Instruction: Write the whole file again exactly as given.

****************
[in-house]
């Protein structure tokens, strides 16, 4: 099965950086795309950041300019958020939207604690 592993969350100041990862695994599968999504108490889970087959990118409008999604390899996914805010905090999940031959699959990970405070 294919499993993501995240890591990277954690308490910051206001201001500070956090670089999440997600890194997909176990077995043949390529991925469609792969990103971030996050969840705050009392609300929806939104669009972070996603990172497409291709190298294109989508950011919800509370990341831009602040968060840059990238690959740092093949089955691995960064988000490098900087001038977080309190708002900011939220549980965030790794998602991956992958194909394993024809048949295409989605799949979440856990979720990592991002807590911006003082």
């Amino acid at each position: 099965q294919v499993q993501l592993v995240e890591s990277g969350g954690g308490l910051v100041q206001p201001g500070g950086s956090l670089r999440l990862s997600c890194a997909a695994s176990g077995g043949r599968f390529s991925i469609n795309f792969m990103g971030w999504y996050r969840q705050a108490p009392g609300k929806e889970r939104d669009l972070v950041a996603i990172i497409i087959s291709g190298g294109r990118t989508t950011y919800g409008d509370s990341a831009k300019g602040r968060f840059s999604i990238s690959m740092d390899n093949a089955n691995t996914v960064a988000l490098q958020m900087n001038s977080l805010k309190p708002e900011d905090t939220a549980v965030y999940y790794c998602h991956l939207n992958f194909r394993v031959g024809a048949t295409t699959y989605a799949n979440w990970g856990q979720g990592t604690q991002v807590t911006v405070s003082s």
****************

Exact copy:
[in-house]
């Protein structure tokens, strides 16, 4: 099965950086795309950041300019958020939207604690 592993969350100041990862695994599968999504108490889970087959990118409008999604390899996914805010905090999940031959699959990970405070 294919499993993501995240890591990277954690308490910051206001201001500070956090670089999440997600890194997909176990077995043949390529991925469609792969990103971030996050969840705050009392609300929806939104669009972070996603990172497409291709190298294109989508950011919800509370990341831009602040968060840059990238690959740092093949089955691995960064988000490098900087001038977080309190708002900011939220549980965030790794998602991956992958194909394993024809048949295409989605799949979440856990979720990592991002807590911006003082």
């Amino acid at each position: 099965q294919v499993q993501l592993v995240e890591s990277g969350g954690g308490l910051v100041q206001p201001g500070g950086s956090l670089r999440l990862s997600c890194a997909a695994s176990g077995g043949r599968f390529s991925i469609n795309f792969m990103g971030w999504y996050r969840q705050a108490p009392g609300k929806e889970r939104d669009l972070v950041a996603i990172i497409i087959s291709g190298g294109r990118t989508t950011y919800g409008d509370s990341a831009k300019g602040r968060f840059s999604i990238s690959m740092d390899n093949a089955n691995t996914v960064a988000l490098q958020m900087n001038s977080l805010k309190p708002e900011d905090t939220a549980v965030y999940y790794c998602h991956l939207n992958f194909r394993v031959g024809a048949t295409t699959y989605a799949n979440w990970g856990q979720g990592t604690q991002v807590t911006v405070s003082s």